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Extreme drought and lower water levels are putting strain on hydropower production

Hoover Dam
Will Stone/KJZZ
file | staff
Hoover Dam.

Severe drought across the Southwest causes strains on power, as water levels reduce hydropower production.

The drop in water levels at Lake Mead caused production to drop by 25% at Hoover Dam alone.

And Lake Powell’s water levels could drop so low, there is a chance it will stop producing power in 2023.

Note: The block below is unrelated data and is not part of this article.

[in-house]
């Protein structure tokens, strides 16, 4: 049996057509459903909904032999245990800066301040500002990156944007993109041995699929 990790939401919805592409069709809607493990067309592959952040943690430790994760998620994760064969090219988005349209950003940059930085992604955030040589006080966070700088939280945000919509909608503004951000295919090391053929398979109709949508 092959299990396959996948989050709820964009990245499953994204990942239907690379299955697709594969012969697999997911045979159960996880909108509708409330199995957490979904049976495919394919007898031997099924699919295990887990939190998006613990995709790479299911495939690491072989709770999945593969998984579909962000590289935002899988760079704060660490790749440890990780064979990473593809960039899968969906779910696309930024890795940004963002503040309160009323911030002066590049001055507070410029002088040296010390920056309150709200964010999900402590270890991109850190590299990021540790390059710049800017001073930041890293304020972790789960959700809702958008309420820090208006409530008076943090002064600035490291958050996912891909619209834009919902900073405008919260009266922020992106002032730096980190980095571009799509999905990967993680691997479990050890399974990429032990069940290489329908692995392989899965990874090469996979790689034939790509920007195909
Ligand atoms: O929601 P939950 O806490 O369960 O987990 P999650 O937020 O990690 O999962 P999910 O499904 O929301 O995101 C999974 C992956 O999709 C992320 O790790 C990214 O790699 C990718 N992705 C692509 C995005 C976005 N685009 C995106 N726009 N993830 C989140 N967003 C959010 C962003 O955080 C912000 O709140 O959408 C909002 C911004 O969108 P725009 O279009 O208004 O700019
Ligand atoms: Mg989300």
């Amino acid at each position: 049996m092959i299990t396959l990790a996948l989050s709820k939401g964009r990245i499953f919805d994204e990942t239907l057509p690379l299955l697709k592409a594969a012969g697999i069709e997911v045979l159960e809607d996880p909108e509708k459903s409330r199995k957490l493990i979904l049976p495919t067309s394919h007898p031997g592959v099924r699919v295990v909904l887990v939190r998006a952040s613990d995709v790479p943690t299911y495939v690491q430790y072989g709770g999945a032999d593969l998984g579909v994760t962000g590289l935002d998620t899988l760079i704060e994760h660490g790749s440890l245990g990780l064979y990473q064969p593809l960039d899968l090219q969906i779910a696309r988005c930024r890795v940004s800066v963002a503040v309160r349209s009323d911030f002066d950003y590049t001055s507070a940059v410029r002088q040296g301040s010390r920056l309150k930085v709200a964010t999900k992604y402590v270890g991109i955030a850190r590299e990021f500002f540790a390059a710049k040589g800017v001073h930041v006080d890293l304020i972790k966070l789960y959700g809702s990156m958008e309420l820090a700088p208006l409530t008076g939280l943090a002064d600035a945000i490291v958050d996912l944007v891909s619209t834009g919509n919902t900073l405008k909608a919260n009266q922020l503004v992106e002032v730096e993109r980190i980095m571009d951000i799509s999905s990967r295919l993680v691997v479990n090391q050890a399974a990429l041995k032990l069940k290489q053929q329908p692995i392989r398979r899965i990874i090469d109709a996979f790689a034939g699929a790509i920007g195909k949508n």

A federal forecast expects hydropower generation to drop 14-percent this year compared to 2020.

The problem is hydropower is a flexible renewable energy source that can fill the gaps between wind and solar power.

This is leading to expected rises in natural gas and coal power generation in the years to come, resulting in an increase in greenhouse gas emissions.

While the Pacific Northwest winters often have enough rain to recover, but this year’s extreme heat and less rain could hurt the ability to bounce back.

Greg Hahne started as a news intern at KJZZ in 2020 and returned as a field correspondent in 2021. He learned his love for radio by joining Arizona State University's Blaze Radio, where he worked on the production team.